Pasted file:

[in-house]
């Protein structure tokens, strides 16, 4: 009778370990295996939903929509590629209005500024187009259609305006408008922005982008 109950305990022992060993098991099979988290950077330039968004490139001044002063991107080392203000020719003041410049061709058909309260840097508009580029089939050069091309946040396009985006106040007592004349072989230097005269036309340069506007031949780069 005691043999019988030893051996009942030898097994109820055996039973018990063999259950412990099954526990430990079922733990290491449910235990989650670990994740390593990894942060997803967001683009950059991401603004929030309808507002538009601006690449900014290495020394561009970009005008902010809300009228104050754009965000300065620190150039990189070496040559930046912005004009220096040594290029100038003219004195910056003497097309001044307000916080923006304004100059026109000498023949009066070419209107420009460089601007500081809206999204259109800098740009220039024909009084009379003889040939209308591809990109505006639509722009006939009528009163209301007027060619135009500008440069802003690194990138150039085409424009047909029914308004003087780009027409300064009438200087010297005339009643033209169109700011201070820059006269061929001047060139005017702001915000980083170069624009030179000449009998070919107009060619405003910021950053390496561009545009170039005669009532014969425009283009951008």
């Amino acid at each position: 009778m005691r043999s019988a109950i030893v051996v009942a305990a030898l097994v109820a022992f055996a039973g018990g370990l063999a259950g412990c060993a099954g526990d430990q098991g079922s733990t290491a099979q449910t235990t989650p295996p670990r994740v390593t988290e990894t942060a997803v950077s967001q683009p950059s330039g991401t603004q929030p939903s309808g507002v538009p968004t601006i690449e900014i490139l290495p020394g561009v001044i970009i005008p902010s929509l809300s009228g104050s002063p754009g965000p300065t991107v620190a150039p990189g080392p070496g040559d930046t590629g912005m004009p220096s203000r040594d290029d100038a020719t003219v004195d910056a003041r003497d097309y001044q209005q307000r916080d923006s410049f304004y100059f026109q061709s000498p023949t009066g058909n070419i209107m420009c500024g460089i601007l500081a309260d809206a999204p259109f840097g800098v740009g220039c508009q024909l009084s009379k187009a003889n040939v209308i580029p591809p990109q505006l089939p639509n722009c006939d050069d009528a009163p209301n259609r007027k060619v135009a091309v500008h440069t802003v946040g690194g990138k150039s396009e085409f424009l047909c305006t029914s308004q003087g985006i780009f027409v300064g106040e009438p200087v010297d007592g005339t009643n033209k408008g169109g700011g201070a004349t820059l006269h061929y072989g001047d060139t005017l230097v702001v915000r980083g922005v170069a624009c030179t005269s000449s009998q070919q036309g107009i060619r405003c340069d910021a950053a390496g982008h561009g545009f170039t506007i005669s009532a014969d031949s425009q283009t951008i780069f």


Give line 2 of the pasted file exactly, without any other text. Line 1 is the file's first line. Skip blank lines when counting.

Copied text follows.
């Protein structure tokens, strides 16, 4: 009778370990295996939903929509590629209005500024187009259609305006408008922005982008 109950305990022992060993098991099979988290950077330039968004490139001044002063991107080392203000020719003041410049061709058909309260840097508009580029089939050069091309946040396009985006106040007592004349072989230097005269036309340069506007031949780069 005691043999019988030893051996009942030898097994109820055996039973018990063999259950412990099954526990430990079922733990290491449910235990989650670990994740390593990894942060997803967001683009950059991401603004929030309808507002538009601006690449900014290495020394561009970009005008902010809300009228104050754009965000300065620190150039990189070496040559930046912005004009220096040594290029100038003219004195910056003497097309001044307000916080923006304004100059026109000498023949009066070419209107420009460089601007500081809206999204259109800098740009220039024909009084009379003889040939209308591809990109505006639509722009006939009528009163209301007027060619135009500008440069802003690194990138150039085409424009047909029914308004003087780009027409300064009438200087010297005339009643033209169109700011201070820059006269061929001047060139005017702001915000980083170069624009030179000449009998070919107009060619405003910021950053390496561009545009170039005669009532014969425009283009951008």